GOES-17 Loop Heat Pipe data outages reach seasonal peak

August 30th, 2019 |

All 16 GOES-17 Bands, 0750 – 1640 UTC on 30 August 2019 (Click to animate)

The periodic deleterious heating of the GOES-17 Advanced Baseline Imager (ABI) will reach a peak on 30 or 31 August 2019. The effects (in ABI bands 8-16) of the heating are manifest because the Loop Heat Pipe on the GOES-17 satellite does not operate at peak efficiency and cannot dissipate the heat that accumulates as the sun shines directly on the ABI instrument at night. The animation above shows full-disk imagery for all 16 bands on GOES-17 from 0750 UTC through 1640 UTC. Band 12 (9.6 µm) imagery is affected the most by the heating: data are unuseable from 1040 UTC to 1630 UTC; Band 10, the low-level water vapor channel at 7.3 µm is unuseable from 1050 UTC to 1620 UTC. Other infrared bands show different outages. Only Band 14 (11.2 µm) is mostly unaffected, although some striping is apparent between 1210 and 1330 UTC.

Other well-known artifacts are present in the animation. For example, a keep-out zone (or solar avoidance zone, sometimes also called the “Cookie Monster Effect”) is apparent moving across the northern 1/5th of the Globe; this image from 0910 UTC shows the feature. Satellite-Earth-Geometry means the Sun is near the limb of the Earth and the satellite sensors do not scan near the Sun. Stray Light is also present in the imagery. This shows up most distinctly in visible/near-infrared imagery, but its effects are also present in the 3.9 µm imagery.

The figure below, from this blog post, shows predicted maximum focal plane temperatures for each day.  In early September, a rapid cool-down in the peak temperature occurs as the GOES-17 satellite starts entering the shadow of the Earth during night times when it would otherwise be illuminated by the Sun.

Predicted warmest Focal Plane Temperature as a function of Year. Also included: the threshold temperatures when the ABI Detection is affected by the warmer Focal Plane. The step in values near both Equinoxes occurs when a Yaw Flip is performed on the satellite (Click to enlarge)

This website shows comparisons between GOES-16 and GOES-17 for different bands, and includes observations of the focal plane temperature.  The animation below shows the steady increase in the maximum focal plane module (FPM) temperature in August and that warmth’s impact on the Band 12 observations:  there are longer and longer periods of time with no GOES-17 Band 12 data as you move through August (indicated by difference values that are off the chart).

Mean Band 12 (9.6 µm) brightness temperature difference (between GOES-16 and GOES-17, plotted in blue) over a region on 27 July, 2 August, 10 August, 16 August, 22 August and 29 August 2019. The black line shows the Focal Plane Temperature (Click to enlarge)

A similar chart for Band 8 (6.19 µm) is shown below. Band 8 is not affected so severely by the Loop Heat Pipe. (Click here here for a similar chart for Band 14 (11.2 µm)).

Mean Band 8 (6.19 µm) brightness temperature difference (between GOES-16 and GOES-17, plotted in blue) over a region on 27 July, 2 August, 10 August, 16 August, 22 August and 29 August 2019. The black line shows the Focal Plane Temperature (Click to animate)

The intra-band differences on the effects of the excess heat are shown here for values on 29 August for Bands 8 (6.19 µm), 12 (9.6 µm) and 14 (11.2 µm).

Hurricane Dorian

August 28th, 2019 |

NOAA-20 Day/Night Band (0.7 µm) and Infrared Window (11.45 µm) images, courtesy of William Straka (CIMSS) [click to enlarge]

NOAA-20 VIIRS Day/Night Band (0.7 µm) and Infrared Window (11.45 µm) images, courtesy of William Straka (CIMSS) [click to enlarge]

NOAA-20 VIIRS Day/Night Band (0.7 µm) and Infrared Window (11.45 µm) images (above) showed cold overshooting tops (darker black infrared enhancement) over the Leeward Islands as well as subtle mesospheric airglow waves propagating southward away from the center of Tropical Storm Dorian at 0606 UTC on 28 August 2019.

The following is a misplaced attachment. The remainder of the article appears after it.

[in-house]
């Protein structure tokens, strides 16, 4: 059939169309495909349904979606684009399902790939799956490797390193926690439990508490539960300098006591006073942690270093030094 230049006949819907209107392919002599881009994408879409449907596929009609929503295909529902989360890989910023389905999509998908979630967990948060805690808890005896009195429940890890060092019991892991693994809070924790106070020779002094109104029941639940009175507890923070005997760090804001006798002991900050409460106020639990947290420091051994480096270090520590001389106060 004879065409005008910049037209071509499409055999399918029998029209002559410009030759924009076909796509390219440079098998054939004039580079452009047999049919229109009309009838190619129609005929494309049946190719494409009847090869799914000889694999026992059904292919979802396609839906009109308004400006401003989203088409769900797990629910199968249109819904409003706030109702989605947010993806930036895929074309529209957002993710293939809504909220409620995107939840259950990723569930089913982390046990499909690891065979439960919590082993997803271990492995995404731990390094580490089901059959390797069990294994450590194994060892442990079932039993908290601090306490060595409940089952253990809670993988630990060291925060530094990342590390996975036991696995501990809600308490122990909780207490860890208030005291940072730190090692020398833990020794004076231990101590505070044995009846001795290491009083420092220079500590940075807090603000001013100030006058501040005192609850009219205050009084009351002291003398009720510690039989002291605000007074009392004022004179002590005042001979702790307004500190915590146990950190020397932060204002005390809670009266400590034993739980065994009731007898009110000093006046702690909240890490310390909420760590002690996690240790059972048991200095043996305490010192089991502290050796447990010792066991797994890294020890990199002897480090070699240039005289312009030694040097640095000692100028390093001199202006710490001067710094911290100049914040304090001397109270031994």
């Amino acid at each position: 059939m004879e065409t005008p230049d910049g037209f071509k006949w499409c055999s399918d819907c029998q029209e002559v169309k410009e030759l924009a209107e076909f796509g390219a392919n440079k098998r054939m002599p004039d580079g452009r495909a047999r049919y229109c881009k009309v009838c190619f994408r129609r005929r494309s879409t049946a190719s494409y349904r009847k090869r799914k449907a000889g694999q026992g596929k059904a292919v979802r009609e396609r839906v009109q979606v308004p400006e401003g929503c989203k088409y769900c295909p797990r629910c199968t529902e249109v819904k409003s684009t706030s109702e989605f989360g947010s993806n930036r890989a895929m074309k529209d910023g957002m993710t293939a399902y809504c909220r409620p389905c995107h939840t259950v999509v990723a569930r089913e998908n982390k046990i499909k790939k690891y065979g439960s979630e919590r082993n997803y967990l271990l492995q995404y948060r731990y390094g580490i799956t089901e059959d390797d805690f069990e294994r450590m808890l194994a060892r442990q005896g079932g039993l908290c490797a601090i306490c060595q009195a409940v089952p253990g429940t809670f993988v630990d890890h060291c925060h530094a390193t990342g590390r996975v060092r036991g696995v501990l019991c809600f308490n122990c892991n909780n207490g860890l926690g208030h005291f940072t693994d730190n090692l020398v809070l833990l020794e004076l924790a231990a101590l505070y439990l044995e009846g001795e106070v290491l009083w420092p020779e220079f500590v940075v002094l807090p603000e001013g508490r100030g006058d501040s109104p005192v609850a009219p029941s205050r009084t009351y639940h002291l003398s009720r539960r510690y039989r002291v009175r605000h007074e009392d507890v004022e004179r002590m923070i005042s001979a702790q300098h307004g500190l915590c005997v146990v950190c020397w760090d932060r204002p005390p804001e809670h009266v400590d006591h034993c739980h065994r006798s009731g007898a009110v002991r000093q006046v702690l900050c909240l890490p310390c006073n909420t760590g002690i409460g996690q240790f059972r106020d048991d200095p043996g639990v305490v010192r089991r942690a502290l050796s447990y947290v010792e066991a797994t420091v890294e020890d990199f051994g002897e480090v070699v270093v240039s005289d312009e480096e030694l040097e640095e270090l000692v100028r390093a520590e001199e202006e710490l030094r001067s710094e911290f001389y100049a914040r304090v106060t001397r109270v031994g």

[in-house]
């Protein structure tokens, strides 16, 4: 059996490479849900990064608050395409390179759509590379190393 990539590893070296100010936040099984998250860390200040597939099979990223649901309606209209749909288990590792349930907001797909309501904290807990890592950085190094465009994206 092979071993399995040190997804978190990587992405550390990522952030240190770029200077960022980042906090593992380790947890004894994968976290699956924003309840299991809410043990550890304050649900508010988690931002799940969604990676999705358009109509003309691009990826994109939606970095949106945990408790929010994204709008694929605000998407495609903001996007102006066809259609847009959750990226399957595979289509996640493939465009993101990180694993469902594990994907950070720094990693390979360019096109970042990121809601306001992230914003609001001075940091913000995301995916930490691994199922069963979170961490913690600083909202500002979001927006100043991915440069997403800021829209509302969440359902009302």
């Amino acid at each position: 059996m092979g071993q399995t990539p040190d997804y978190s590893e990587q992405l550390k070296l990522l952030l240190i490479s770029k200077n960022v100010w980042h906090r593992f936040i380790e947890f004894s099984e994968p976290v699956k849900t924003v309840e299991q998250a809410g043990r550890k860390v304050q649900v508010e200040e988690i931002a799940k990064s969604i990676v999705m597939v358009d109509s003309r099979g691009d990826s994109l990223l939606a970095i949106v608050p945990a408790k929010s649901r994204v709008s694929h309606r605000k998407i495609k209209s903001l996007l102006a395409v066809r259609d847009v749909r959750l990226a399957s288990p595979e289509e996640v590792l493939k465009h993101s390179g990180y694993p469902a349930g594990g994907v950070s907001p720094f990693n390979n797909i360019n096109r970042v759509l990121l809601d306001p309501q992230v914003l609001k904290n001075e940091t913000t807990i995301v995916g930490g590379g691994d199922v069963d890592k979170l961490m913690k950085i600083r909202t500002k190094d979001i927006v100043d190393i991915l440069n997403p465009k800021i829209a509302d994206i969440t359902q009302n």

In a toggle between GOES-16 (GOES-East) “Clean” Infrared Window (10.35 µm) and DMSP-18 SSMIS Microwave (85 GHz) images from the CIMSS Tropical Cyclones site (below), the Microwave image revealed a convective band that was wrapping around the northern portion of the center of Dorian at 0930 UTC.

GOES-16 "Clean" Infrared Window <em>(10.35 µm)</em> and DMSP-18 SSMIS Microwave <em>(85 GHz)</em> images [click to enlarge]

GOES-16 “Clean” Infrared Window (10.35 µm) and DMSP-18 SSMIS Microwave (85 GHz) images [click to enlarge]

1-minute Mesoscale Domain Sector GOES-16 “Red” Visible (0.64 µm) and “Clean” Infrared Window (10.35 µm) images (below) also showed a convective burst wrapping around the eastern and northern edges of the center of Dorian after 15 UTC. The coldest cloud-top infrared brightness temperature associated with that early convective burst was -83ºC.

GOES-16 “Red” Visible (0.64 µm) and “Clean” Infrared Window (10.35 µm) images [click to play animation | MP4]

GOES-16 “Red” Visible (0.64 µm) and “Clean” Infrared Window (10.35 µm) images [click to play animation | MP4]

Dorian was upgraded to a Category 1 Hurricane at 18 UTC. Prior to that time, the tropical cyclone had been moving through an environment of low deep-layer wind shear (below), one factor that is favorable for intensification. Dorian was also passing over water possessing warm sea surface temperatures and modest ocean heat content.

http://cimss.ssec.wisc.edu/goes/blog/wp-content/uploads/2019/08/.gifGOES-16 Infrared Window (10.35 µm) images, with contours of deep-layer wind shear at 19 UTC [click to enlarge]

GOES-16 Infrared Window (10.35 µm) images, with contours of deep-layer wind shear at 19 UTC [click to enlarge]

VIIRS True Color Red-Green-Blue (RGB) and Infrared Window (11.45 µm) images from NOAA-20 and Suomi NPP as viewed using RealEarth are shown below, from around the time when Dorian was upgraded from a Tropical Storm to a Hurricane.

VIIRS True Color RGB and Infrared Window (11.45 µm) images [click to enlarge]

VIIRS True Color RGB and Infrared Window (11.45 µm) images from NOAA-20 and Suomi NPP [click to enlarge]

A comparison of GOES-16 Infrared (at 2330 UTC) and GMI Microwave (at 2341 UTC) images (below) revealed Dorian’s small eye.

GOES-16 Infrared (10.35 µm) and GMI Microwave (85 GHz) images [click to enlarge]

GOES-16 Infrared (10.35 µm) and GMI Microwave (85 GHz) images [click to enlarge]

===== 29 August Update =====

GOES-16 “Red” Visible (0.64 µm) and “Clean” Infrared Window (10.35 µm) images [click to play animation | MP4]

GOES-16 “Red” Visible (0.64 µm) and “Clean” Infrared Window (10.35 µm) images [click to play animation | MP4]

On 29 August, 1-minute GOES-16 Visible and Infrared images (above) showed that periodic convective bursts persisted around the center of Category 1 Hurricane Dorian.

During one of those convective bursts from 1800-1900 UTC, an increase in GOES-16 GLM Flash Extent Density was evident (below).

GOES-16 “Red” Visible (0.64 µm) and “Clean” Infrared Window (10.35 µm) images, with and without overlays of GLM Flash Extent Density [click to play animation | MP4]